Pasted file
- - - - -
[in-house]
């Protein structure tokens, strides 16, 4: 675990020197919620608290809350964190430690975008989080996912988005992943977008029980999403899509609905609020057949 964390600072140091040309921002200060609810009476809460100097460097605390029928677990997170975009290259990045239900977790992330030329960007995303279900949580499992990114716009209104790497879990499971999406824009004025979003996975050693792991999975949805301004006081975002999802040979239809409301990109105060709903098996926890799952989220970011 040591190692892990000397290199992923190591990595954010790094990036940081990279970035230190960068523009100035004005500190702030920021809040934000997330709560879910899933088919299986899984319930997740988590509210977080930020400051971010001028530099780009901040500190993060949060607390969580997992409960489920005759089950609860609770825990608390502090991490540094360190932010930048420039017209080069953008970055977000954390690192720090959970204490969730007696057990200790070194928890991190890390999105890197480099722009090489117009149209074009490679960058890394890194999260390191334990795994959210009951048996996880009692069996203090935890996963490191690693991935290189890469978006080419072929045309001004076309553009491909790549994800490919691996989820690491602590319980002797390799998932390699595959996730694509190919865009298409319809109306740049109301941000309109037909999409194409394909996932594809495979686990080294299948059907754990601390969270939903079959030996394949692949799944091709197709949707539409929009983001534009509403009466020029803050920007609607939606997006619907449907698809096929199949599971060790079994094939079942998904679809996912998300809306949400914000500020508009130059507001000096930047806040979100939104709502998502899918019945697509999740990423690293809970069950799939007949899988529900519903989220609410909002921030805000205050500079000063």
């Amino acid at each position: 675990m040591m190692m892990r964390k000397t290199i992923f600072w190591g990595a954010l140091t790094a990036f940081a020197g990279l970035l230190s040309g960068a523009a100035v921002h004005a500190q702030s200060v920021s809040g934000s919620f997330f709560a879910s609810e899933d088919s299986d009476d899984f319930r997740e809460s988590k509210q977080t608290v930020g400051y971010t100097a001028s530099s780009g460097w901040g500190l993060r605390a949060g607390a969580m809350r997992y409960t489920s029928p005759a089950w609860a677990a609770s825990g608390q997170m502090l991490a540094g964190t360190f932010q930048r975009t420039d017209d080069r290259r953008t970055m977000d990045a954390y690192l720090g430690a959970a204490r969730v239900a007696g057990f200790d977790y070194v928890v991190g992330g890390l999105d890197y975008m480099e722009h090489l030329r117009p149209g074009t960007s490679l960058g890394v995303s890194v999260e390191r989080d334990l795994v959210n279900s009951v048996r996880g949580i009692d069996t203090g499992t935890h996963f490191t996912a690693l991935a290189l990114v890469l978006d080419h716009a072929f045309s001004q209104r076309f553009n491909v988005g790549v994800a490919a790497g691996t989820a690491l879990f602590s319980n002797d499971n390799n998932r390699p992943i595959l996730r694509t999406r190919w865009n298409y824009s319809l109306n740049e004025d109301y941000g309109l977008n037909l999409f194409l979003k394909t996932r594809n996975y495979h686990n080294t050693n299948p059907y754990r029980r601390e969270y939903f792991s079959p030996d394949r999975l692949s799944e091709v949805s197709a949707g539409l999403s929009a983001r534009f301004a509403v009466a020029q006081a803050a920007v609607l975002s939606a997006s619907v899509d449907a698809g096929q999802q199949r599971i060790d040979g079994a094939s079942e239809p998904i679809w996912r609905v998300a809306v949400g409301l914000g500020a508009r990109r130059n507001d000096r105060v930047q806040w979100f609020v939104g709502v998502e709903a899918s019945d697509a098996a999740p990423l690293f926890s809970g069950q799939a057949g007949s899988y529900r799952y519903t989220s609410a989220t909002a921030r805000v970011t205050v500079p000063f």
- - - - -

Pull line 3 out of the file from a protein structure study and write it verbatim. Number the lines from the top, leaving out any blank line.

């Amino acid at each position: 675990m040591m190692m892990r964390k000397t290199i992923f600072w190591g990595a954010l140091t790094a990036f940081a020197g990279l970035l230190s040309g960068a523009a100035v921002h004005a500190q702030s200060v920021s809040g934000s919620f997330f709560a879910s609810e899933d088919s299986d009476d899984f319930r997740e809460s988590k509210q977080t608290v930020g400051y971010t100097a001028s530099s780009g460097w901040g500190l993060r605390a949060g607390a969580m809350r997992y409960t489920s029928p005759a089950w609860a677990a609770s825990g608390q997170m502090l991490a540094g964190t360190f932010q930048r975009t420039d017209d080069r290259r953008t970055m977000d990045a954390y690192l720090g430690a959970a204490r969730v239900a007696g057990f200790d977790y070194v928890v991190g992330g890390l999105d890197y975008m480099e722009h090489l030329r117009p149209g074009t960007s490679l960058g890394v995303s890194v999260e390191r989080d334990l795994v959210n279900s009951v048996r996880g949580i009692d069996t203090g499992t935890h996963f490191t996912a690693l991935a290189l990114v890469l978006d080419h716009a072929f045309s001004q209104r076309f553009n491909v988005g790549v994800a490919a790497g691996t989820a690491l879990f602590s319980n002797d499971n390799n998932r390699p992943i595959l996730r694509t999406r190919w865009n298409y824009s319809l109306n740049e004025d109301y941000g309109l977008n037909l999409f194409l979003k394909t996932r594809n996975y495979h686990n080294t050693n299948p059907y754990r029980r601390e969270y939903f792991s079959p030996d394949r999975l692949s799944e091709v949805s197709a949707g539409l999403s929009a983001r534009f301004a509403v009466a020029q006081a803050a920007v609607l975002s939606a997006s619907v899509d449907a698809g096929q999802q199949r599971i060790d040979g079994a094939s079942e239809p998904i679809w996912r609905v998300a809306v949400g409301l914000g500020a508009r990109r130059n507001d000096r105060v930047q806040w979100f609020v939104g709502v998502e709903a899918s019945d697509a098996a999740p990423l690293f926890s809970g069950q799939a057949g007949s899988y529900r799952y519903t989220s609410a989220t909002a921030r805000v970011t205050v500079p000063f």